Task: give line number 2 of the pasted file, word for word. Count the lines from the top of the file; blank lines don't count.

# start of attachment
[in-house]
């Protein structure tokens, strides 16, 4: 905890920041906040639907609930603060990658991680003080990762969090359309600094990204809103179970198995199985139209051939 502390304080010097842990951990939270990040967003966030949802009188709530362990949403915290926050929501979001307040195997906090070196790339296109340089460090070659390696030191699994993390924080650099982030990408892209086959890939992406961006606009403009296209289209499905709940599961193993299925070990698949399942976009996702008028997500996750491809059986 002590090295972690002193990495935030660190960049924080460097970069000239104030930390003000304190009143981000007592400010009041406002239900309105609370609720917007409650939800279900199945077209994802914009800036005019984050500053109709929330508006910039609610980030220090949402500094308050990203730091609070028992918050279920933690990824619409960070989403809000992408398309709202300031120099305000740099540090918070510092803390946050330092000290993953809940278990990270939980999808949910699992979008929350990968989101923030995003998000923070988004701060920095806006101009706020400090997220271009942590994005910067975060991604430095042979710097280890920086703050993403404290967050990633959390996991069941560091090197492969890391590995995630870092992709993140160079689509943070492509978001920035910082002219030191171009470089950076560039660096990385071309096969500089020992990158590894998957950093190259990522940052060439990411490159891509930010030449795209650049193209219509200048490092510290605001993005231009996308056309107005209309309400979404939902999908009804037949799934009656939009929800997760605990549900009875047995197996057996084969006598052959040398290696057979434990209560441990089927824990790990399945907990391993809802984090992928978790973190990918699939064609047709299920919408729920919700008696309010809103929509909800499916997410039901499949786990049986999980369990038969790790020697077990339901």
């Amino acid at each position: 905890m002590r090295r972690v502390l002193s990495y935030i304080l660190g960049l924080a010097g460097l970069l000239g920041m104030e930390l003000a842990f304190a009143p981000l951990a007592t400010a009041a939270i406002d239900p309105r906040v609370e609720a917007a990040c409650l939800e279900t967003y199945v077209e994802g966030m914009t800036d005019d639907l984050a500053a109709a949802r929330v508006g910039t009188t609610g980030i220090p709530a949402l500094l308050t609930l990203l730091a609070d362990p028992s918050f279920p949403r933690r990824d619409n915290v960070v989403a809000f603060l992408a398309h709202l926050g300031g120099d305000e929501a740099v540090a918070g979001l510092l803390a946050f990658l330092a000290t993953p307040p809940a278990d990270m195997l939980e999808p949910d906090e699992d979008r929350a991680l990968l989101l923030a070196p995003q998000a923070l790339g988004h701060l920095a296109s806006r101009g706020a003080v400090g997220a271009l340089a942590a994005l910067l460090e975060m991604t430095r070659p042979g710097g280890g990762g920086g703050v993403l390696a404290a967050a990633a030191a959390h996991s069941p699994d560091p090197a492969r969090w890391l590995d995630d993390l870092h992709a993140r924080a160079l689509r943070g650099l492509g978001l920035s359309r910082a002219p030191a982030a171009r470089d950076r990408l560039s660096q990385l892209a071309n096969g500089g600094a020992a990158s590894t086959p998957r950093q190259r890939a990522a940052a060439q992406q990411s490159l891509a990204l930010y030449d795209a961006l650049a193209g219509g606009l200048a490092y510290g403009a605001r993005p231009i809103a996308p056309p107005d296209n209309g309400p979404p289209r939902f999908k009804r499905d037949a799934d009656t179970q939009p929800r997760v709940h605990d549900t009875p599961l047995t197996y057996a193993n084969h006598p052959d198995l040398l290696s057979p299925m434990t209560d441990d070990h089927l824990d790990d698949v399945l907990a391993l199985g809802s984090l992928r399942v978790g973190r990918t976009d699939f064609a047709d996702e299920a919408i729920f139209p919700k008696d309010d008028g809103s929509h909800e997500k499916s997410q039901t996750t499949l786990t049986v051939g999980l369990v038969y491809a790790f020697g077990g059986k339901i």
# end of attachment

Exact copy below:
């Protein structure tokens, strides 16, 4: 905890920041906040639907609930603060990658991680003080990762969090359309600094990204809103179970198995199985139209051939 502390304080010097842990951990939270990040967003966030949802009188709530362990949403915290926050929501979001307040195997906090070196790339296109340089460090070659390696030191699994993390924080650099982030990408892209086959890939992406961006606009403009296209289209499905709940599961193993299925070990698949399942976009996702008028997500996750491809059986 002590090295972690002193990495935030660190960049924080460097970069000239104030930390003000304190009143981000007592400010009041406002239900309105609370609720917007409650939800279900199945077209994802914009800036005019984050500053109709929330508006910039609610980030220090949402500094308050990203730091609070028992918050279920933690990824619409960070989403809000992408398309709202300031120099305000740099540090918070510092803390946050330092000290993953809940278990990270939980999808949910699992979008929350990968989101923030995003998000923070988004701060920095806006101009706020400090997220271009942590994005910067975060991604430095042979710097280890920086703050993403404290967050990633959390996991069941560091090197492969890391590995995630870092992709993140160079689509943070492509978001920035910082002219030191171009470089950076560039660096990385071309096969500089020992990158590894998957950093190259990522940052060439990411490159891509930010030449795209650049193209219509200048490092510290605001993005231009996308056309107005209309309400979404939902999908009804037949799934009656939009929800997760605990549900009875047995197996057996084969006598052959040398290696057979434990209560441990089927824990790990399945907990391993809802984090992928978790973190990918699939064609047709299920919408729920919700008696309010809103929509909800499916997410039901499949786990049986999980369990038969790790020697077990339901």